It shall come to pass

HOWARD GREGORY

Sunday, May 26, 2019

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W e have heard constantly that among the major obstacles to our development as a nation are the high level of crime and violence and the high level of corruption which prevail within the society. The cries from every level of society for measures to address both challenges are deafening. In desperation, the institutions of government and the security forces have been trying all kinds of strategies to address the problem of crime and violence, with mixed fortunes. We have not seen the same level of intentionality in relation to corruption.

In the field of strategic planning much is made of 'low-hanging fruits' as a place from which to take the first initiatives as the option for implementing the plan, as they offer the greatest possibility of realisation with the least possible resistance and kickback. While I would not for one moment suggest that the issue of corruption in the public sphere is an easy matter to address, I would venture to suggest that it is less of an intractable and unsolvable problem as crime and violence, and, if addressed, could help to generate public confidence, as well as the confidence of investors.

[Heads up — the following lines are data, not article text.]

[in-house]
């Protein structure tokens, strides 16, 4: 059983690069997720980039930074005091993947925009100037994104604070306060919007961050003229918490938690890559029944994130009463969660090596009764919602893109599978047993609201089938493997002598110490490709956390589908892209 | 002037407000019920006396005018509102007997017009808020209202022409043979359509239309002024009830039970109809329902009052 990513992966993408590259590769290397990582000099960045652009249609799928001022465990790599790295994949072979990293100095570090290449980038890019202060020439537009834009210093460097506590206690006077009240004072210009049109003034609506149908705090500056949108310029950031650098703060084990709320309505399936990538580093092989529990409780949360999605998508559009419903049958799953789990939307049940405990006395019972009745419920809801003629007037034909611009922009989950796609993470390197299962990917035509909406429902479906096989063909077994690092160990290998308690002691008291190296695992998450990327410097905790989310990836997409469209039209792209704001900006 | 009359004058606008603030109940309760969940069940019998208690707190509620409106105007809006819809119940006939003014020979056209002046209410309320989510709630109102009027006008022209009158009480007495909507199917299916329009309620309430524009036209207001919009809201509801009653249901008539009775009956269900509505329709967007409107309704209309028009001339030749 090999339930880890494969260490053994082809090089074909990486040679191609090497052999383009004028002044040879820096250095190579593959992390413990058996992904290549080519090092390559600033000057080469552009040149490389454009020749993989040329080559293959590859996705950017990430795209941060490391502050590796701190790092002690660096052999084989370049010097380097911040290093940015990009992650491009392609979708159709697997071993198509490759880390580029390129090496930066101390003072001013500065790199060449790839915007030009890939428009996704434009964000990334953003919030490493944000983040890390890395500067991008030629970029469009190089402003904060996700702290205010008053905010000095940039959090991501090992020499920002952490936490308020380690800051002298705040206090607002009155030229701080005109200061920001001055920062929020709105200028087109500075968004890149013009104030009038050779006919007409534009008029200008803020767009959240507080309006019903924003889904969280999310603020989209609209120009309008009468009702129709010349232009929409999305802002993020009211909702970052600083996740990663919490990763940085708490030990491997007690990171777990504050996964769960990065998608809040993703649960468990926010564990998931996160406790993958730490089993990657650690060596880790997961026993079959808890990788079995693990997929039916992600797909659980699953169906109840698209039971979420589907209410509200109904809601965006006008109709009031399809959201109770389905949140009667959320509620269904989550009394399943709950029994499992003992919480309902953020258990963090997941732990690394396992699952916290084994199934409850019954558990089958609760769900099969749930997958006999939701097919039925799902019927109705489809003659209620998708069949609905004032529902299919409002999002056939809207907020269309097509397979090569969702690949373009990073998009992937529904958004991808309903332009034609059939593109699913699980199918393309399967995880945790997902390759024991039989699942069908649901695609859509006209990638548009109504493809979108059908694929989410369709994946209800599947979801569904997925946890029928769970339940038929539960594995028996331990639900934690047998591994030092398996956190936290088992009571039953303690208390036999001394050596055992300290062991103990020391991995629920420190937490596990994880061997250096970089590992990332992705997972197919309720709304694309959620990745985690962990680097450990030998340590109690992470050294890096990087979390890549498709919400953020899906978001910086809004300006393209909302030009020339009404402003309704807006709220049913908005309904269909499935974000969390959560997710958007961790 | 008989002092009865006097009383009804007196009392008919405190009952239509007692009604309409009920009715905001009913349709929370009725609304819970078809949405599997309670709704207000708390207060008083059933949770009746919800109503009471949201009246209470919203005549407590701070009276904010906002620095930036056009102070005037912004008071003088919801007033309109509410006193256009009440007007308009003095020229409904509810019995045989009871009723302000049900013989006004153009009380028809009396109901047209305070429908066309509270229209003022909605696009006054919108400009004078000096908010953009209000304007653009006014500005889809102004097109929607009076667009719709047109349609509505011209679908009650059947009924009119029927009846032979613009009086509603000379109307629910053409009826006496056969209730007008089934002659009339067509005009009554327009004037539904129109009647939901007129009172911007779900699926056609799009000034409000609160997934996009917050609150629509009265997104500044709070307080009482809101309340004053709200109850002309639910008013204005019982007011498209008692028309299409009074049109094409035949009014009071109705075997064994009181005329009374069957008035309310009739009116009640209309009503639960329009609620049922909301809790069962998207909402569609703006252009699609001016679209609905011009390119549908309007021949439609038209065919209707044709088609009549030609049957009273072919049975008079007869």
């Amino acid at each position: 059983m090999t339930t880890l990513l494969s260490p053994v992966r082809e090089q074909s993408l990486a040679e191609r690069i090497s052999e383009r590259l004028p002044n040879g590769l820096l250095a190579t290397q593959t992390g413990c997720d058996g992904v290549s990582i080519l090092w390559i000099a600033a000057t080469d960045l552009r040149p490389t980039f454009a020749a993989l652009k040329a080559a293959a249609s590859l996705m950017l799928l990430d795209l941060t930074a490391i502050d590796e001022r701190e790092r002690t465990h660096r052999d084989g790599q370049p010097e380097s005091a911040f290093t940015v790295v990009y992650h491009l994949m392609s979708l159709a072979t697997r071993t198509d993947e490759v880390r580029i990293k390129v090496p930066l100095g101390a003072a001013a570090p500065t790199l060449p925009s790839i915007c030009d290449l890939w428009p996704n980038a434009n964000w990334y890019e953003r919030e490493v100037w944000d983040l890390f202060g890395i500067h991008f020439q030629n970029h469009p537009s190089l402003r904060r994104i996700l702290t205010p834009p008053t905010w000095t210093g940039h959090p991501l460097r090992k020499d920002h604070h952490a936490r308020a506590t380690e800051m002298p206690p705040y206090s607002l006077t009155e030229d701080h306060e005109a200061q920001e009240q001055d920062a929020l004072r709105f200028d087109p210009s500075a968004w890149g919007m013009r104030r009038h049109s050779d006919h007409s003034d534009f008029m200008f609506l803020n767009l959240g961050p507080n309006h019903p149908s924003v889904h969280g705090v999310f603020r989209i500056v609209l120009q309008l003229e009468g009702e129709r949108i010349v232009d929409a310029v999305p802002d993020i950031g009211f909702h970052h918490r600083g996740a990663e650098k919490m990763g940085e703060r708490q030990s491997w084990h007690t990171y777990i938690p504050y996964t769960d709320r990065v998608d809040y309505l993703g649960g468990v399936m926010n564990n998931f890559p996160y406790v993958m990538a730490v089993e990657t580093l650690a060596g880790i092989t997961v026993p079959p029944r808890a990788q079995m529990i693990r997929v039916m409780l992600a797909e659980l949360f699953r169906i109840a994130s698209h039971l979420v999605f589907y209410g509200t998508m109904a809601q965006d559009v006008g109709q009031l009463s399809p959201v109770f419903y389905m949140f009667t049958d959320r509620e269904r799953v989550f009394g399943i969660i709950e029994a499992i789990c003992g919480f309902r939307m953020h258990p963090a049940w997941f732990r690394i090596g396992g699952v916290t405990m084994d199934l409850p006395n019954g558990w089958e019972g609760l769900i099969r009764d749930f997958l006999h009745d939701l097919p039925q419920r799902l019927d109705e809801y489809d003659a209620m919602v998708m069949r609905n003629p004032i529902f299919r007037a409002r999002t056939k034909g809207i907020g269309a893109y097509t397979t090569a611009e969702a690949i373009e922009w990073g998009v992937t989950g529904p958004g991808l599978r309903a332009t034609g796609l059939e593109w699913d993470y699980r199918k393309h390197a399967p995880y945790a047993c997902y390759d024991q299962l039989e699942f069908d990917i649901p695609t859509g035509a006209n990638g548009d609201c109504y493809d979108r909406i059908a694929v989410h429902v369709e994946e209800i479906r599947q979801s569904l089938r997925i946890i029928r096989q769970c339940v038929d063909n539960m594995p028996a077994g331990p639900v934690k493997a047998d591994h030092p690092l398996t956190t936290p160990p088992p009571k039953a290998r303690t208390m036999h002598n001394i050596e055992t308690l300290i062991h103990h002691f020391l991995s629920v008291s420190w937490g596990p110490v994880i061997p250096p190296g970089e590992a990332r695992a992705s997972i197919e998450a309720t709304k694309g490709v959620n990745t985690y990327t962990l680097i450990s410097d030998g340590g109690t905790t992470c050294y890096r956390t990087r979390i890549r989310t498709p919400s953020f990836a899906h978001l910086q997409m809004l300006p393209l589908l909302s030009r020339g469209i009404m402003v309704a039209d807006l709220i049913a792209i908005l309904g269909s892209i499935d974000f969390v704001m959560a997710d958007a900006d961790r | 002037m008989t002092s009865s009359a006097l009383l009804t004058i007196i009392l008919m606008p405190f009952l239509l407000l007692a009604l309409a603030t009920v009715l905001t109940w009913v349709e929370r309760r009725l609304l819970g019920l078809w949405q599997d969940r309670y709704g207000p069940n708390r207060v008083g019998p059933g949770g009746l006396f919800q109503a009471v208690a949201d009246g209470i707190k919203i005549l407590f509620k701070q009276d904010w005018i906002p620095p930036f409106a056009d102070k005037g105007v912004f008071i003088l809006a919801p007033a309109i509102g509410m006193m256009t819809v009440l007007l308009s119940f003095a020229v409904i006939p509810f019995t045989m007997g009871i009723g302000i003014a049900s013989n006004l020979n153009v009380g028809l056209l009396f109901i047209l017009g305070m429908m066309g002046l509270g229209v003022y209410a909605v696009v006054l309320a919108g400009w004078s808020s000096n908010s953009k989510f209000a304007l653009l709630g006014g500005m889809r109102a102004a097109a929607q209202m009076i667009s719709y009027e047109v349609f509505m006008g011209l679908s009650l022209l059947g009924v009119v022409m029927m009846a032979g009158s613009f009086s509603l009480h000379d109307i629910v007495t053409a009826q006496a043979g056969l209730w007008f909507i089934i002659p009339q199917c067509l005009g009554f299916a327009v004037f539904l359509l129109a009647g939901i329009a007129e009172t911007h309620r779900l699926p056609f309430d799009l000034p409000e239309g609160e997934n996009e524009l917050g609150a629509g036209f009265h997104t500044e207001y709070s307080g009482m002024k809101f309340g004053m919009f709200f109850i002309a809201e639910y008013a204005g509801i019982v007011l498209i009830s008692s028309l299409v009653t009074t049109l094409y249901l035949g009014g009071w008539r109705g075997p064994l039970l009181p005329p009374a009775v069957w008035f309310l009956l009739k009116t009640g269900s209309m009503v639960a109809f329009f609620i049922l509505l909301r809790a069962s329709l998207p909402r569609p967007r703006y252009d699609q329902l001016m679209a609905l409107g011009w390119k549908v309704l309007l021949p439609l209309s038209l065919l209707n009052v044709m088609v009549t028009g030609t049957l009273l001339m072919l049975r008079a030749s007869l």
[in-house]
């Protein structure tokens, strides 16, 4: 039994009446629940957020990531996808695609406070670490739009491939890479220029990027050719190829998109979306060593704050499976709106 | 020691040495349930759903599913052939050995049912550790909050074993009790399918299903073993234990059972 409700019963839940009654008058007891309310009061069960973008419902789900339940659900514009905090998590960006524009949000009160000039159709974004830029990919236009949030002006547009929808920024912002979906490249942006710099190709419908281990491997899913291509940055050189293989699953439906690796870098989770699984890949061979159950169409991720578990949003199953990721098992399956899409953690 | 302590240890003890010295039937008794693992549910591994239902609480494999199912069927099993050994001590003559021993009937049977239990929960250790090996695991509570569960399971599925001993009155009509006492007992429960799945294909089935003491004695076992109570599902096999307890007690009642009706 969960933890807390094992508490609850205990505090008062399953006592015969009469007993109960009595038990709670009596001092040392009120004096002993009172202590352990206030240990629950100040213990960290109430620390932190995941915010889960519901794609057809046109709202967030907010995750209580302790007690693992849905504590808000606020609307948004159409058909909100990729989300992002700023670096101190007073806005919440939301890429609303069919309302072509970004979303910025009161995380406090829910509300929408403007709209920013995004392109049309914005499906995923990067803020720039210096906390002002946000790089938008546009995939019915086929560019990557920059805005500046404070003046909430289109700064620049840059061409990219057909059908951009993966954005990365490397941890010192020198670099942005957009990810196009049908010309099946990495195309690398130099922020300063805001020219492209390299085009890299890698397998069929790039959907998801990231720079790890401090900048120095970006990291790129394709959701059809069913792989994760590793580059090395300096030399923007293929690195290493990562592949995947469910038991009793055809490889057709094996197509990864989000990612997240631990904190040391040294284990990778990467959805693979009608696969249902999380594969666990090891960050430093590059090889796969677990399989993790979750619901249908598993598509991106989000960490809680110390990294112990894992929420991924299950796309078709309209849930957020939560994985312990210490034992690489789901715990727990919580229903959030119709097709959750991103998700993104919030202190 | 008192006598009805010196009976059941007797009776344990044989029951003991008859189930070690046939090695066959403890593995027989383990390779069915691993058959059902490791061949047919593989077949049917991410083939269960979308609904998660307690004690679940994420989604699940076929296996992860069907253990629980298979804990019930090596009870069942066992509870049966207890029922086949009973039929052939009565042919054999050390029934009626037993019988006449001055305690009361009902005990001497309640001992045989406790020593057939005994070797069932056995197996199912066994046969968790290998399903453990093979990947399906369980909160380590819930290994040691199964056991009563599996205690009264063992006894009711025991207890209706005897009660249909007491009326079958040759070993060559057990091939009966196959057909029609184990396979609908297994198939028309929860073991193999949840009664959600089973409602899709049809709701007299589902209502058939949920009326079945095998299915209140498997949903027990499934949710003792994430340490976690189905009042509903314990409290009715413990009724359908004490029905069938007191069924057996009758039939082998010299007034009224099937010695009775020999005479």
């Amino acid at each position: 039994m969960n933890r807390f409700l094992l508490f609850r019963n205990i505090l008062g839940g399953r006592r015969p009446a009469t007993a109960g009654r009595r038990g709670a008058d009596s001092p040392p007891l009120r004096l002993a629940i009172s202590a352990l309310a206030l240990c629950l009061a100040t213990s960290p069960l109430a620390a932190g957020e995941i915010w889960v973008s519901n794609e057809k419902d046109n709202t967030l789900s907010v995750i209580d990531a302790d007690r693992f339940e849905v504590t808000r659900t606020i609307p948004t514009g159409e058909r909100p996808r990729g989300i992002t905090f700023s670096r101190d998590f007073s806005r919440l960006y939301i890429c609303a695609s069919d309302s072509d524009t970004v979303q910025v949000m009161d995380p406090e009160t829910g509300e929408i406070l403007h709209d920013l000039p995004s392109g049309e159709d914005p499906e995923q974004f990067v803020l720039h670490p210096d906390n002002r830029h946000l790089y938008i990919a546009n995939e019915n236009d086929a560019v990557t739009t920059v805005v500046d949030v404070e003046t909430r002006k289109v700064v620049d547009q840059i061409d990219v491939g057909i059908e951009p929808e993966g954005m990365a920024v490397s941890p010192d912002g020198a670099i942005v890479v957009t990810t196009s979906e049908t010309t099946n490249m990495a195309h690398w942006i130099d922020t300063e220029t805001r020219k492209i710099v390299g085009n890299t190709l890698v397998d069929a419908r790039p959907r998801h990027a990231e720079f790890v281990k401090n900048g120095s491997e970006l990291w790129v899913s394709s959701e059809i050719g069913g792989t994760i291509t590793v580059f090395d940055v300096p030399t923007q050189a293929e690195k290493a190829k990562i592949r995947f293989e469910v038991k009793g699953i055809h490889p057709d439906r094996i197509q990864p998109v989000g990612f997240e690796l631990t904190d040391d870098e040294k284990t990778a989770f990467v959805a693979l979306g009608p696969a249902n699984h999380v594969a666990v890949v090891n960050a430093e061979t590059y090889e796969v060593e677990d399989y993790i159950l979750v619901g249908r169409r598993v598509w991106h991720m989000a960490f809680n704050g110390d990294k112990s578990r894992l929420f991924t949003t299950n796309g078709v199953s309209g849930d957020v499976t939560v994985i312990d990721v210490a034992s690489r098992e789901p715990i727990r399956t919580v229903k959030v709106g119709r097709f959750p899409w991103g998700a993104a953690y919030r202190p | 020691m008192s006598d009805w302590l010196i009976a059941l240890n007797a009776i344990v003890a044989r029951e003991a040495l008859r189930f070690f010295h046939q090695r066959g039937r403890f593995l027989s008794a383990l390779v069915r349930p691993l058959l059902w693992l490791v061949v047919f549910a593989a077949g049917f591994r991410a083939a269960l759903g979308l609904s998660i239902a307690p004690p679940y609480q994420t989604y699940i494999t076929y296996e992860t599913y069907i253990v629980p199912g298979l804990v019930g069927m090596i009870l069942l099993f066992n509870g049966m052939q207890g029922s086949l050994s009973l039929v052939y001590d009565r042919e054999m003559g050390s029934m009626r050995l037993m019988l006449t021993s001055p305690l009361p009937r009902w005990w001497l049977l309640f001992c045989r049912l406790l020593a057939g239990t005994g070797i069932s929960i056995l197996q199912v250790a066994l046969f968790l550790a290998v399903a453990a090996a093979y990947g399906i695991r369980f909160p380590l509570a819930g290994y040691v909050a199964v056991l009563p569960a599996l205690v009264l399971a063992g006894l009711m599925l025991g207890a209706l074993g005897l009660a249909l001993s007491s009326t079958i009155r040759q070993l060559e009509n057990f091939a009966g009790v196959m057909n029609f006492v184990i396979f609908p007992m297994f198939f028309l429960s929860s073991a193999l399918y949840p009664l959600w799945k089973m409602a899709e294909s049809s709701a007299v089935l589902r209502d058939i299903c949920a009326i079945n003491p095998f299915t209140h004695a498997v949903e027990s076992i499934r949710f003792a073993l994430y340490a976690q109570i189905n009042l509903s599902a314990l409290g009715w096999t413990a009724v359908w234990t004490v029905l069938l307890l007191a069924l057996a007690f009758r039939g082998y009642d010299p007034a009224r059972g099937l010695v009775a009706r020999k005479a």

Over the last 12 months the nation has been reeling from the impact of the public disclosure of misconduct in the management of public funds in Petrojam, the Ministry of Education and their related institutions. Having been treated to the usual fare of nine-day wonders based on the allegations by the Opposition party, revelations in the media, and obfuscations from spokespersons in the Government, the nation is clear that what has transpired in these institutions are unacceptable, flagrant violations of fiduciary responsibility by public servants, and a lack of oversight and accountability in the management and discharge of the public trust and resources.

In fact, in some instances we are seeing a vulgar display of reward for those in violation, as well as the effrontery of offenders demanding compensation for such misconduct, while others retreat into silence or spin their own counter-narrative to the mismanagement and misconduct which have been revealed.

Where are we to turn for answers to the many questions which these occurrences raise for us regarding corruption within the life of our nation? We have been told that multiple agencies that have some investigative mandate are now addressing these situations. With the passage of time we may ask ourselves: What answers do we have regarding their investigations beyond little bits and pieces as tantalisers, but which offer no sense of where all of this is leading and what kind of outcome we can expect?